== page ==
The Pentagon will investigate whether it was legal for Trump to station several thousand active-duty troops along the border.
The Pentagon's independent investigations office says it will evaluate the legality of the Trump administration's use of the military at the U.S. southwestern border.
Glenn Fine, the acting inspector general, announced Tuesday that his probe will assess several aspects of the military's border mission, which some in Congress call a misuse of the military. Fine said he will look at what the troops are doing at the border, what training they received for the mission, and whether their use at the border is legal.
For more than a year, the administration has placed several thousand active-duty troops along the border to perform various missions in connection with Donald Trump's campaign to clamp down on illegal entries. The troops have erected wire barriers, assisted with border surveillance and performed other functions in support of Department of Homeland Security.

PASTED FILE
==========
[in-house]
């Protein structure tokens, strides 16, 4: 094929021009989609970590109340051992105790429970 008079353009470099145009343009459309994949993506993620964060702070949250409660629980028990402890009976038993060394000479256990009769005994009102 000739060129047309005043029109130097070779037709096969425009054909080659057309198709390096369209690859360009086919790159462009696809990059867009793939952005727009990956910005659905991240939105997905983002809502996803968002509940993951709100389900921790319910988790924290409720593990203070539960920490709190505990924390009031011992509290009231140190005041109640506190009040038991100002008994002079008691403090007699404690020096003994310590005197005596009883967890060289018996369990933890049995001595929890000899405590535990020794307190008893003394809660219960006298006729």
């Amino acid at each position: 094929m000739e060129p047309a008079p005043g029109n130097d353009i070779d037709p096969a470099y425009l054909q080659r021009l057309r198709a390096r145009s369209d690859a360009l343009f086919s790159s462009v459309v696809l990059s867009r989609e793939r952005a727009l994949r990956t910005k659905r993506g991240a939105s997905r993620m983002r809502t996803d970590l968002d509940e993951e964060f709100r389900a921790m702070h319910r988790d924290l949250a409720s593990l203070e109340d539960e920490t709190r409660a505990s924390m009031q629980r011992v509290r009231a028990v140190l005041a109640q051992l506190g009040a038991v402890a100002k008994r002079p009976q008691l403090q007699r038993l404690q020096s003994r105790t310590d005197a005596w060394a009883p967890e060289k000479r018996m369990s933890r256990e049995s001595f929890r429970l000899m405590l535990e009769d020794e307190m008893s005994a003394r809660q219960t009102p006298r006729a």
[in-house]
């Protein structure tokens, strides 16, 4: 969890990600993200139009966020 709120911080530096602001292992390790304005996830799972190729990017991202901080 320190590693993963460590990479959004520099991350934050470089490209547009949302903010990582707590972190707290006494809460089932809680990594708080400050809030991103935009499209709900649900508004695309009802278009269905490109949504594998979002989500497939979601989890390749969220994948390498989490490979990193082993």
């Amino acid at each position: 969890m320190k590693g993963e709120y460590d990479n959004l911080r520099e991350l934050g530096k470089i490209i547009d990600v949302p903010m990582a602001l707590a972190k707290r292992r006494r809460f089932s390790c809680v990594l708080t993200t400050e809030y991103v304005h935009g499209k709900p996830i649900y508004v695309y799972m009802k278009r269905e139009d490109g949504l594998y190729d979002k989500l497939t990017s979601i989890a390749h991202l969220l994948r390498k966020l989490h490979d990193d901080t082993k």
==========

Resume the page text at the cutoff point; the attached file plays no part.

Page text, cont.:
In a letter to Fine in September, 33 House members urged an investigation of what they called the "misuse and politicization" of the military at the border. Under federal law, the military may not be used for domestic law enforcement purposes. The Trump administration's view is that the troops are in a national security role at the border.